A diseased and emaciated Tasmanian devil (Sarcophilus harrisii) was found last week on a golf course in the town of Zeehan on Tasmania’s west coast. Like many of its kind, the animal suffered from the deadly, transmittable cancer known as Devil Facial Tumor Disease (DFTD), which has wiped out at least 70 percent and possibly as many as 90 percent of the world’s Tasmanian devils since it was first observed in 1996. This is the first time that DFTD has been seen in western Tasmania, a serious blow to scientists’ hopes to maintain disease-free populations of this endangered species.
DFTD manifests as tumors that destroy an infected animal’s mouth, making it impossible for a devil to eat. Starvation and death follow within three to six months. Transmission is easy, because devils frequently bite one another on the mouth during mating or while fighting over carcasses.
So far, scientists have not been able to come up with a vaccine or treatment for DFTD, but that’s not the only path researchers are taking as they try to save the Tasmanian devil. Justine O’Brien, scientific director at SeaWorld & Busch Gardens Reproductive Research Center in San Diego, Calif., and reproductive biologist Tamara Keeley of the Taronga Conservation Society Australia (TCSA) have been leading the efforts to understand Tasmanian devil reproductive biology to gain a better grasp of male sperm biology and female estrus cycles. They have also created a genome bank or “frozen zoo” located at the society’s Taronga Western Plains Zoo in Dubbo, New South Wales, to preserve Tasmanian devil genetic material as the wild population and genetic diversity continue to decline.
The most recent research in this area—supervised by O’Brien and Paul McGreevy, a professor of veterinary science at the University of Sydney—has been conducted by Keeley as her doctoral research. The first of several papers detailing their studies was published in the September 2011 issue of Theriogenology. Four additional articles are pending publication in that journal, along with Reproduction Fertility and Development and General and Comparative Endocrinology.
“In view of the dire forecast for wild devils, where extinction of the species is estimated to occur within 25 to 30 years, a functional genome bank comprised of genetic material from both wild and captive animals is of particular importance,” Keeley says. “A genome bank is especially beneficial for species such as the devil which have a short reproductive lifespan—three to four years—since genetically valuable individuals may die before they have reproduced or before they have reached their full reproductive potential.” Earlier research has shown that Tasmanian devils do not have broad genetic diversity, so preserving as many genetic lines as possible is important.
One aspect of the latest research has been to come up with a cryodiluent—a solution with components critical for success in freezing sperm—tailored specifically for the reproductive cells of male Tasmanian devils. One of the challenges in creating this solution has been the very low sperm count produced by the male devils (testicular sperm in the thousands compared with millions or billions in other wildlife). O’Brien says her team also discovered that “devil sperm membranes are highly susceptible to damage occurring during the freezing and thawing process.” After four years of systematic improvements, their cryopreservation technique now has up to a 48 percent sperm survival rate after thawing.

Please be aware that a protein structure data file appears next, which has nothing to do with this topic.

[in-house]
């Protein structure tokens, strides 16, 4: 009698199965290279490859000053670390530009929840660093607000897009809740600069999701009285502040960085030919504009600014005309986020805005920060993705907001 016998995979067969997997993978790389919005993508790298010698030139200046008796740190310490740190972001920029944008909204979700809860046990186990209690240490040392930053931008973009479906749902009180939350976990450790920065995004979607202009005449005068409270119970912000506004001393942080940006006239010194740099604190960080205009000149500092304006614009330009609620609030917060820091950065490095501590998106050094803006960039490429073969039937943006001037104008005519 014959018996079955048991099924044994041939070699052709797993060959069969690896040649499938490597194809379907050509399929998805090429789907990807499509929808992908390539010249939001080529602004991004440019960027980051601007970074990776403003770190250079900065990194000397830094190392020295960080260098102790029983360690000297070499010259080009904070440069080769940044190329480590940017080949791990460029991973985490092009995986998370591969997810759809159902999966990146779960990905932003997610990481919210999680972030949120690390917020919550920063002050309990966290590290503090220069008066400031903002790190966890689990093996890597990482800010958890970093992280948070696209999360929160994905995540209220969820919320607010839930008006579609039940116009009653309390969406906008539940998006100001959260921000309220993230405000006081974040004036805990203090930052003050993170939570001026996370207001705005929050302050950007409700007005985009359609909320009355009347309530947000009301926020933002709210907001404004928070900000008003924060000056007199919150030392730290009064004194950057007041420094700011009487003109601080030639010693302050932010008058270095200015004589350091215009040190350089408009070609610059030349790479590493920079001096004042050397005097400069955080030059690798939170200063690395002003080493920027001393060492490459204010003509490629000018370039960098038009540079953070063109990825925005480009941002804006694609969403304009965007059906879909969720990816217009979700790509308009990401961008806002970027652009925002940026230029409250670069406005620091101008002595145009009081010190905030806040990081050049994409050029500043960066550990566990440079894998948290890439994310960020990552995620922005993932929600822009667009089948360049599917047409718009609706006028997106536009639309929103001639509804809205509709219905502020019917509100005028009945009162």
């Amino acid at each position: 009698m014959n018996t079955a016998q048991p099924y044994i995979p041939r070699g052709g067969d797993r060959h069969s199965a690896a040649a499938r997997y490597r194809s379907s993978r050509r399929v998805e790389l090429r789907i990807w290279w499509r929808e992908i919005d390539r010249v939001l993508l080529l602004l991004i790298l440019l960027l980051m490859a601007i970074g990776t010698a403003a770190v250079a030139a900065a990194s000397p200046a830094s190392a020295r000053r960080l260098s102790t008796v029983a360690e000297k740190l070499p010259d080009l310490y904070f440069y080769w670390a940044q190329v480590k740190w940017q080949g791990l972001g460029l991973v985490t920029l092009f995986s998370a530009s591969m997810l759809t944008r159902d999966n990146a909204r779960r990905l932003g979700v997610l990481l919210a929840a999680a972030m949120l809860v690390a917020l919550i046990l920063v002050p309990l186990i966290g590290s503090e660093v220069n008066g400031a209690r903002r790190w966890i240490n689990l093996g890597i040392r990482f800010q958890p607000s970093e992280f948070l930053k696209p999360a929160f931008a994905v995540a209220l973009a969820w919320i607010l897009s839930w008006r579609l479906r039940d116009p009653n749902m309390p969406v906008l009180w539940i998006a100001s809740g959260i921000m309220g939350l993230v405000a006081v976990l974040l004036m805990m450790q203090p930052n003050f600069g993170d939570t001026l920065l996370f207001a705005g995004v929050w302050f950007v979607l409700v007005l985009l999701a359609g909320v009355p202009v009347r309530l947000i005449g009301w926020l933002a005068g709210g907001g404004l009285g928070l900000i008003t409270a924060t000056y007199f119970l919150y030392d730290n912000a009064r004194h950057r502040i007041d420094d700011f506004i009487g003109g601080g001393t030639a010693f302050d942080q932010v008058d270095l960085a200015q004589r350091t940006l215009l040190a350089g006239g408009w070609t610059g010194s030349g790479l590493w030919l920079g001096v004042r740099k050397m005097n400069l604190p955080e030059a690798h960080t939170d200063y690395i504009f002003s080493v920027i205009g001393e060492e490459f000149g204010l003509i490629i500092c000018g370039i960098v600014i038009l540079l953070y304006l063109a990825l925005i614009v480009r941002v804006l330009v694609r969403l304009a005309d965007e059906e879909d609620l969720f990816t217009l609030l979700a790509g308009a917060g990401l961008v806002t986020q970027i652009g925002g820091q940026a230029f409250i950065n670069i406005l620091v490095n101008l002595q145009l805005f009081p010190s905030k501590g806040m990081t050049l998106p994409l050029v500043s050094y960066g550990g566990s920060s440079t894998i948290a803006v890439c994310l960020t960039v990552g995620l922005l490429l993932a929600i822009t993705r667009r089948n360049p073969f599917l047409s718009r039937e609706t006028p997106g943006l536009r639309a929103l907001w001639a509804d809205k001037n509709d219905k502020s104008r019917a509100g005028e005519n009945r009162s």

Luckily, DFTD itself does not appear to have much of an effect on Tasmanian devil sperm. “Our examination of devils with varying severity of DFTD clinical signs suggests that the effect of DFTD on the male reproductive tract and sperm quality is limited,” Keeley says. “Even devils with large tumors and metastases continued to produce motile sperm of similar quality to disease-free animals and to those with early-stage tumors.” This means they don’t need to concentrate on collecting genetic material from disease-free animals and can preserve a wider range of genetic samples. (So far, all of their egg and sperm samples have come from diseased devils that were so sick they needed to be euthanized.)
The next challenge the researchers hope to tackle involves artificial insemination. “The success of artificial insemination procedures remains dependent on the quality of sperm and an extensive knowledge of the female estrous cycle, especially the timing of ovulation in relation to temporal changes in hormone concentrations,” Keeley says. “Our recent studies have helped to characterize hormone profiles of devil cycles, but the timing of ovulation is still poorly understood and further research is needed to enable sperm placement in the female at the appropriate time. As female devils have a long period of estrus and are believed to store sperm in their reproductive tract for several days, it is possible that they have a considerable window of opportunity in which artificial insemination can be performed, but this remains to be confirmed.”
Once artificial insemination or in vitro fertilization techniques are developed, “genome bank samples may be selectively infused into captive or wild populations to maintain or increase biodiversity,” she says.
The research was made possible through collaborative efforts the University of Sydney; Tasmania’s Department of Primary Industries, Parks, Water and the Environment; TCSA; and SeaWorld & Busch Gardens. It was funded by the Morris Animal Foundation and the SeaWorld & Busch Gardens Conservation Fund.
Photo by David Boon via Flickr. Used under Creative Commons license
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